Monash University Publishing: Advancing knowledge

Telling Stories

Australian Life and Literature 1935–2012

Edited by Tanya Dalziell and Paul Genoni


‘[T]he first, belated, postmodern history of Australia’, Tony Hughes-Daeth, Westerly ‘hugely entertaining – a sort of QI in book form’
– Susan Lever, Australian Book Review

‘I learnt a huge amount about Australia from reading Telling Stories. This collection is a testimony to the wealth of Australian literary and cultural productions, and these essays are truly gripping.’
– Kate Livett, Southerly
Read the full review in Southerly

Telling Stories explores the interaction between literary culture and the public sphere in Australia, in a series of informative, witty, intelligent and thought-provoking essays. In doing so it unearths the fascinating and changing role that literature has played in Australia’s sporting, political, civic and cultural life.

The essays span many forms (fiction, memoir, letters, public lectures, theatre, cartoons, song) so that authors expressing themselves in very different ways and in different historical periods are heard in conversation for the first time. Accomplished writers and canonical texts share the pages with political milestones, cinematic breakthroughs, turning points in popular culture, largely forgotten novels and memorable musical and sporting moments,  to provide a fresh, kaleidoscopic view of literary Australia.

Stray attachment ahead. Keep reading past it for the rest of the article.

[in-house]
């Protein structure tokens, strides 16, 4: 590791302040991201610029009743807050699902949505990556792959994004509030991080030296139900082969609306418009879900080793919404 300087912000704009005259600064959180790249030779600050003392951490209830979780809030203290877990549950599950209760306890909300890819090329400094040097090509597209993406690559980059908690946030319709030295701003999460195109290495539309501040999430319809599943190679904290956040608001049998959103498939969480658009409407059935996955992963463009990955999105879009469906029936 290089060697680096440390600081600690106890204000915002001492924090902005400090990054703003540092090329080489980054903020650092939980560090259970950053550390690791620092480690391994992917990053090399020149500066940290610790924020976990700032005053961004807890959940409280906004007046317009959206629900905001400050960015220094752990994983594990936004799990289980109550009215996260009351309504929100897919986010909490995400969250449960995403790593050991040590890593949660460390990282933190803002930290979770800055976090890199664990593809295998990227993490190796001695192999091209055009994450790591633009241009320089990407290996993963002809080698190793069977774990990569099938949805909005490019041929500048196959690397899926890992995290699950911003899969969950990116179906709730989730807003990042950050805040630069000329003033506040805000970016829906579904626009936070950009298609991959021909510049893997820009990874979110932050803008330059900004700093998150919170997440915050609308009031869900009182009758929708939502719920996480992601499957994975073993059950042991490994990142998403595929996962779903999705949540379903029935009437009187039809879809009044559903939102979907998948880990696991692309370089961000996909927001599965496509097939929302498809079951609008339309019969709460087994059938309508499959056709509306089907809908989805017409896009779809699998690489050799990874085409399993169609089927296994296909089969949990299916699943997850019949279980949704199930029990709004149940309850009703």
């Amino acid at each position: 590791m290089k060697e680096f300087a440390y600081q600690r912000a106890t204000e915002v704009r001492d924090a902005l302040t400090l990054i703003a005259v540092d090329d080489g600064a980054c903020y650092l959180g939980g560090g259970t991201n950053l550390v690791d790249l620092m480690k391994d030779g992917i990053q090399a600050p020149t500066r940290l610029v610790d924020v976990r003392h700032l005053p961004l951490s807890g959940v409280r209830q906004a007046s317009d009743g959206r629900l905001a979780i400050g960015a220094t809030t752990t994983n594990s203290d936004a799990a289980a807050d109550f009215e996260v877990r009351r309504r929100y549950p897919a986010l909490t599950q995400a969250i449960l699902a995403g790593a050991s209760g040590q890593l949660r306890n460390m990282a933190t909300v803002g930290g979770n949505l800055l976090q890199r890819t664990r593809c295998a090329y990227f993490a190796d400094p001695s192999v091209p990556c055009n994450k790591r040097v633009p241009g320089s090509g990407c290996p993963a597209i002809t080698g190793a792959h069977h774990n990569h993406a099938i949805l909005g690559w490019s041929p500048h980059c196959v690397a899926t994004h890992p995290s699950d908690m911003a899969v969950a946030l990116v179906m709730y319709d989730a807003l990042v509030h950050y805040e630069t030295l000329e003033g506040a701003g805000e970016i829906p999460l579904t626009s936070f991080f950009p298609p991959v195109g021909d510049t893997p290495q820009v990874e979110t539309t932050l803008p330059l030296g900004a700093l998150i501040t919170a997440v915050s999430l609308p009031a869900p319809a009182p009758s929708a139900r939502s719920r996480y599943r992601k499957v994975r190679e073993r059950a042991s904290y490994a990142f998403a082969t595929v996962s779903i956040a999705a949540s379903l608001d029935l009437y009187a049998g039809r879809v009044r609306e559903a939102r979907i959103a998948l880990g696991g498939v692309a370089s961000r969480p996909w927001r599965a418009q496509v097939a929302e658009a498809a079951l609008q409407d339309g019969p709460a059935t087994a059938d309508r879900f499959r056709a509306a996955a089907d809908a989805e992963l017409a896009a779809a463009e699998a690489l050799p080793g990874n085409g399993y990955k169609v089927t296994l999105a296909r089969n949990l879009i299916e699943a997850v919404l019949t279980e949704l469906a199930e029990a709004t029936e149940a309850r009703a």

Telling Stories follows a chronological structure from 1935 to 2012, with each year (more or less) being represented with an entry (or two).

Crawfords - Television for the people
Listen to Telling Stories contributor Jeff Doyle on ABC's Hindsight discuss the impact of pioneering homegrown Australian television programs such as Homicide and The Sullivans produced by the Crawfords in the 1960s and 1970s. He joins Australian television writers actors like Graeme Blundell, Sigrid Thornton and Deb Cox.



Professor Tanya Dalziell teaches in English and Cultural Studies at The University of
Western Australia. She is the author of Settler Romances and the Australian Girl (UWA Press, 2004), and is co-editor of Cultural Seeds: Essays on the Work of Nick Cave (Ashgate, 2009).

Associate Professor Paul Genoni
 teaches with the School of Media, Culture and Creative Arts at Curtin University. He is the author of Subverting the Empire: Explorers and Exploration in Australian Fiction (Common Ground, 2004), and co-editor of Thea Astley’s Fictional Worlds (Cambridge Scholars Press, 2006).

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